In its recent decision in Pitts v. Terrible Herbst, Inc., 2011 WL 3449437 (9th Cir. Aug. 9, 2011), the Ninth Circuit faced the issue of whether a rejected offer of judgment for the full amount of a putative class representative’s individual claim moots a class action complaint where the offer precedes the filing of a motion for class certification. The Court held the rejection does not moot the class claims. The Ninth Circuit’s decision creates the potential for a future circuit split on the issue and possible involvement by the Supreme Court.
In April 2009, the named plaintiff filed a class action complaint in Nevada against his employer alleging causes of action for violation of the Fair Labor Standards Act, violation of Nevada state labor laws, and breach of contract. During the discovery period, Terrible made the named plaintiff an offer of judgment pursuant to Federal Rule of Civil Procedure 68. The offer of judgment amounted to $900.00, plus costs, and reasonable attorney’s fees, despite the named plaintiff’s individual claim totaling $88.00 in damages. Because Terrible’s offer fully compensated the named plaintiff for his individual monetary claim, Terrible filed a motion to dismiss the claim for lack of subject matter jurisdiction. Specifically, Terrible argued that its offer of judgment rendered the entire case moot. The district court held that a Rule 68 offer of judgment does not moot a putative class action so long as the named plaintiff can still file a timely motion for class certification. Nevertheless, the district court then held that Terrible's offer mooted the action because the named plaintiff failed to timely seek class certification. The named plaintiff appealed the ruling.
The Ninth Circuit held that where a defendant makes an unaccepted Rule 68 offer of judgment that fully satisfies a named plaintiff's individual claim before the named plaintiff files a motion for class certification, the offer does not moot the case so long as the named plaintiff may still file a timely motion for class certification. Once filed, a timely motion for class certification relates back to the time of the filing of the complaint. The Court further held that the district court abused its discretion in finding that the named plaintiff could no longer file a timely motion of class certification.
In making its decision, the Court was guided by the following principles: (1) if the district court had certified a class, mooting the putative class representative's claim would not moot the class action, (2) if the district court had denied class certification, mooting the putative class representative's claim would not necessarily moot the class action due to the right to appeal, and (3) even if the district court had not yet addressed the class certification issue, mooting the putative class representative's claims would not necessarily moot the class action due to the transitory nature of certain claims. The Court held that where, as in Pitts, a defendant seeks to “buy off” the small individual claims of the named plaintiffs, the analogous claims of the class—though not inherently transitory—become no less transitory than inherently transitory claims. Thus, although the named plaintiff’s claims were not “inherently transitory” as a result of being time sensitive, they were “acutely susceptible to mootness” in light of the defendant's tactic of “picking off” lead plaintiffs with a Rule 68 offer to avoid a class action. The Court reasoned that a rule allowing a class action to become moot simply because the defendant has sought to “buy off” the individual private claims of the named plaintiffs before the named plaintiffs have a chance to file a motion for class certification would contravene Rule 23’s core concern: the aggregation of similar, small, but otherwise doomed claims.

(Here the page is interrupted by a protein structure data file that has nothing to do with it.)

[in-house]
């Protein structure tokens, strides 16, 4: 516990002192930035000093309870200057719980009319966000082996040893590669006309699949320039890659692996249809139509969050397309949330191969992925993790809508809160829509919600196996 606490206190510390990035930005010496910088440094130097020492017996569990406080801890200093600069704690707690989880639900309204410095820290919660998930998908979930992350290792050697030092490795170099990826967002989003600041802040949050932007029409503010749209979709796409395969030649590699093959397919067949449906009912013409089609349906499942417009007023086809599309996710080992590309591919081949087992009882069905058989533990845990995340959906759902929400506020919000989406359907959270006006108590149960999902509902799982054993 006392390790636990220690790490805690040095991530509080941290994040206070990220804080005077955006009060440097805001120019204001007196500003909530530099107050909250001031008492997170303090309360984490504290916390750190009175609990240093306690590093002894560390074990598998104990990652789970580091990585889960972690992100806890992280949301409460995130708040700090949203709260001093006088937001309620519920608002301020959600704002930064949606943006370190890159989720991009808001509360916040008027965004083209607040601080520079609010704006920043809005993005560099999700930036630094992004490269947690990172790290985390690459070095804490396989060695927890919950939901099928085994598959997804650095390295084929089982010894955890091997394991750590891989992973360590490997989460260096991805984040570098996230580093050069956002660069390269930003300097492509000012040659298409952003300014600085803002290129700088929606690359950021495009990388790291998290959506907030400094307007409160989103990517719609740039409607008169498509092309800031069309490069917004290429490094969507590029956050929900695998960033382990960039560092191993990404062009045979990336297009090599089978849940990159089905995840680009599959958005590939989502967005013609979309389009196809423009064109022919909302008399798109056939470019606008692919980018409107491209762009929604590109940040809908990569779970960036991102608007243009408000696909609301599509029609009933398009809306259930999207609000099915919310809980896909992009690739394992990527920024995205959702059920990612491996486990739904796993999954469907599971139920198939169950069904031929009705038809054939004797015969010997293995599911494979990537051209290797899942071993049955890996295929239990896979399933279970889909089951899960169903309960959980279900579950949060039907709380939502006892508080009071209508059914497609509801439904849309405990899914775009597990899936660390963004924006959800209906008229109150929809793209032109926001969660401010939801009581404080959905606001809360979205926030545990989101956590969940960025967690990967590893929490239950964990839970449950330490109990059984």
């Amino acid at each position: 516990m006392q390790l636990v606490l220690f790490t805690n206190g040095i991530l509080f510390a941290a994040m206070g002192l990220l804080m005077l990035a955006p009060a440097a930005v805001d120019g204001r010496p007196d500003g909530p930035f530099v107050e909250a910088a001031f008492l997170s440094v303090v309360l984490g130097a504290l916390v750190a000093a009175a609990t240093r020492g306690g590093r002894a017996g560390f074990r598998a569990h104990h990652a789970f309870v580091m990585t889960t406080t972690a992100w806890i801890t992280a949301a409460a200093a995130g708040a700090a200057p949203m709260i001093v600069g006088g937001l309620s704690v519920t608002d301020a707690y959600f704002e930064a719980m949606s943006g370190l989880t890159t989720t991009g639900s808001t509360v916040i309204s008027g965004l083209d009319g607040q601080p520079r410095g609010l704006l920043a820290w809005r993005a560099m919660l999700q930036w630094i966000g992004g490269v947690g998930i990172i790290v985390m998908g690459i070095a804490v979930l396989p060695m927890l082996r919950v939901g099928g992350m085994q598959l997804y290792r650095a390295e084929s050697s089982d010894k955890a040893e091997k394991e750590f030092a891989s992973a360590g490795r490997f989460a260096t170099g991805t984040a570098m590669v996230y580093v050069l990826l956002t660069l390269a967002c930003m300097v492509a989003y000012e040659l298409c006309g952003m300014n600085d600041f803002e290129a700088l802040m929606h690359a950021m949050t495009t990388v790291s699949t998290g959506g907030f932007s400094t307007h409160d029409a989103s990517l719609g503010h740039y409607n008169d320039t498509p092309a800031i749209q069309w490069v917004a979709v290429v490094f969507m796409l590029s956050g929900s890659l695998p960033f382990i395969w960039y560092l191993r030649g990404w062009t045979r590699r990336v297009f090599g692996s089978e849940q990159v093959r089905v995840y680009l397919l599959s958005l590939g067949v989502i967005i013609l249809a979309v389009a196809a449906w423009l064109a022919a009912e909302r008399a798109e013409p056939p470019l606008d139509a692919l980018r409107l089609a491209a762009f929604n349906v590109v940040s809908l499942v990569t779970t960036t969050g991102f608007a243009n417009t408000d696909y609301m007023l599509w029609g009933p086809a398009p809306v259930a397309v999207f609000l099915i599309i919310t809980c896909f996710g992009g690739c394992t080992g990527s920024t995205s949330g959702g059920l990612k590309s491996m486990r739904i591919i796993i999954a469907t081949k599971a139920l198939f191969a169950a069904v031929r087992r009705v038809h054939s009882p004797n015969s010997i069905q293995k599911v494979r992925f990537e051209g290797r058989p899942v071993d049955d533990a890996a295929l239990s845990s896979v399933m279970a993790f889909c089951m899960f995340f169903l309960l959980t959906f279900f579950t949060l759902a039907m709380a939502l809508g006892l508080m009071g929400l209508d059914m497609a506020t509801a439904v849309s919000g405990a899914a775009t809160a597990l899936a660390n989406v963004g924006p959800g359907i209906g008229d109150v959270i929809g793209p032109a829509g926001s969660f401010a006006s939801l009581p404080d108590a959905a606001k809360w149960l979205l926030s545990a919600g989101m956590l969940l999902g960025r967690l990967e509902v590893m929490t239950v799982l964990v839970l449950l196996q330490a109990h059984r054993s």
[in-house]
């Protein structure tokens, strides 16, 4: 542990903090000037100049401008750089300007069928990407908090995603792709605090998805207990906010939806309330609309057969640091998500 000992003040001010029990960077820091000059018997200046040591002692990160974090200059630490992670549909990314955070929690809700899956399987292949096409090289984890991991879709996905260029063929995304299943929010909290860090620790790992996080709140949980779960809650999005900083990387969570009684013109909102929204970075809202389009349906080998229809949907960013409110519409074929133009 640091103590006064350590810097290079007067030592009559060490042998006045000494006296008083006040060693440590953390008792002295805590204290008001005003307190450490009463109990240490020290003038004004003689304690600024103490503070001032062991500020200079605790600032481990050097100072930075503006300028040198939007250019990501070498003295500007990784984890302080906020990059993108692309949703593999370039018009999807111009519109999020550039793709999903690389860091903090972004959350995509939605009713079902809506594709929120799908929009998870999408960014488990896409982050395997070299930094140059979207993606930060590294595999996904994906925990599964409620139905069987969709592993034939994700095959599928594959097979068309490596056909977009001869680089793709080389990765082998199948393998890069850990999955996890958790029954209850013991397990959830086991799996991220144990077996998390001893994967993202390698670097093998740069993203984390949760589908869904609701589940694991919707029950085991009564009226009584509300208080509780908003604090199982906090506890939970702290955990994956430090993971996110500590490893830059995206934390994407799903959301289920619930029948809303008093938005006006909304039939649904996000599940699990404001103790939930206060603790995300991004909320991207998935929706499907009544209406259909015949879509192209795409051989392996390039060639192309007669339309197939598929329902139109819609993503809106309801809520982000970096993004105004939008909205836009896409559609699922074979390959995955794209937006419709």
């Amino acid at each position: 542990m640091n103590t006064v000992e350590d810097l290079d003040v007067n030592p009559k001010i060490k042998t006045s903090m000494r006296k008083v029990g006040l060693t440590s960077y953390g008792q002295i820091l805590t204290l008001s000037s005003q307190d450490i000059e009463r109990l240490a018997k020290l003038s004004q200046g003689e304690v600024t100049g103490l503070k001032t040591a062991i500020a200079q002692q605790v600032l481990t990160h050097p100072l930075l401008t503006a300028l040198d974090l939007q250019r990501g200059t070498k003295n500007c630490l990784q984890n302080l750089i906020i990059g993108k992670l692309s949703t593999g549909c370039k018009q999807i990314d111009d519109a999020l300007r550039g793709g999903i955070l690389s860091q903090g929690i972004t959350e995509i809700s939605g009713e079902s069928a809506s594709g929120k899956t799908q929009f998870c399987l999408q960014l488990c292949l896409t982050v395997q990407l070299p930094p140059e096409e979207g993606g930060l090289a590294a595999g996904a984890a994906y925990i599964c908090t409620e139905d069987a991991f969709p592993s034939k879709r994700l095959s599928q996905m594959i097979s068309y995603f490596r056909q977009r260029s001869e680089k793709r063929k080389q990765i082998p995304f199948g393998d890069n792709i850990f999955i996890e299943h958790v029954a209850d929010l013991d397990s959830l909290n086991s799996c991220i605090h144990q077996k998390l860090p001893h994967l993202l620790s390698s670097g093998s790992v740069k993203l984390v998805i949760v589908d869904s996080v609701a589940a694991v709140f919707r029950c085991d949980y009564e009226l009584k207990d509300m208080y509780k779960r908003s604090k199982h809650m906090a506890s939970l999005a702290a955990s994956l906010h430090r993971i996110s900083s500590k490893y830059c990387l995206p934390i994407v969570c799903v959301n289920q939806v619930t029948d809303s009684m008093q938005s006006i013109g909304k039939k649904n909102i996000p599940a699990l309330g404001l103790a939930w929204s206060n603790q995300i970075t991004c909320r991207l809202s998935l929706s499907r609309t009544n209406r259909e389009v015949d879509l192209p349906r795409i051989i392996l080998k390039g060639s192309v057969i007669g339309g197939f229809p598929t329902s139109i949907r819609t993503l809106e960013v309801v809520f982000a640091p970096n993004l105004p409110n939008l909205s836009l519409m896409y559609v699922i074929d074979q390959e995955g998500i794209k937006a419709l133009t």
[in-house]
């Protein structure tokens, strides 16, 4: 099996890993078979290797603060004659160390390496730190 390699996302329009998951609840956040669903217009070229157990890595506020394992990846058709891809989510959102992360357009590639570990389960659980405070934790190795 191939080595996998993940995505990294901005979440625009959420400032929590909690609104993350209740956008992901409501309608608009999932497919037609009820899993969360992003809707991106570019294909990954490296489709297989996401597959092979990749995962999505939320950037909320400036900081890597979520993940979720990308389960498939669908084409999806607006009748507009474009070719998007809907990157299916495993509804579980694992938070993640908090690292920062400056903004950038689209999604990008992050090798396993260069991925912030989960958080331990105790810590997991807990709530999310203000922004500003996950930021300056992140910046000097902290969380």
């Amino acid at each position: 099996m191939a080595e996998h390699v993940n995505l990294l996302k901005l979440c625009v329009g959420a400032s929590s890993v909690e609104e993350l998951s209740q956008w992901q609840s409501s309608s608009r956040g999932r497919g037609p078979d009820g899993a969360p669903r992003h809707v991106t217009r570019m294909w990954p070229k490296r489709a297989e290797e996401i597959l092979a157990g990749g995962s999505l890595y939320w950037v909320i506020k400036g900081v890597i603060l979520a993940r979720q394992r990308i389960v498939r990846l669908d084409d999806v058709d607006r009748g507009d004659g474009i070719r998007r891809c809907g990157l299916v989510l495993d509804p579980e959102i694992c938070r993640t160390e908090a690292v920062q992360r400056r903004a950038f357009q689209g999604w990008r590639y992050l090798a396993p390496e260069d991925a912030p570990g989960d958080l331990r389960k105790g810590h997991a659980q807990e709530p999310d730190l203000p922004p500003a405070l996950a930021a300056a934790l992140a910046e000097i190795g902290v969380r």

What It Means
The Court’s decision in Pitts limits a class action defendant’s ability to moot a class through an offer of judgment to the named plaintiff. More importantly, the case sets the stage for a possible future ruling by the Supreme Court on the issue. The Seventh Circuit faces the same issue presented in Pitts in Damasco v. Clearwire Corp., Court of Appeals Docket No. 10-3934, setting up the possibility of a circuit split if its ruling differs from the Ninth Circuit’s.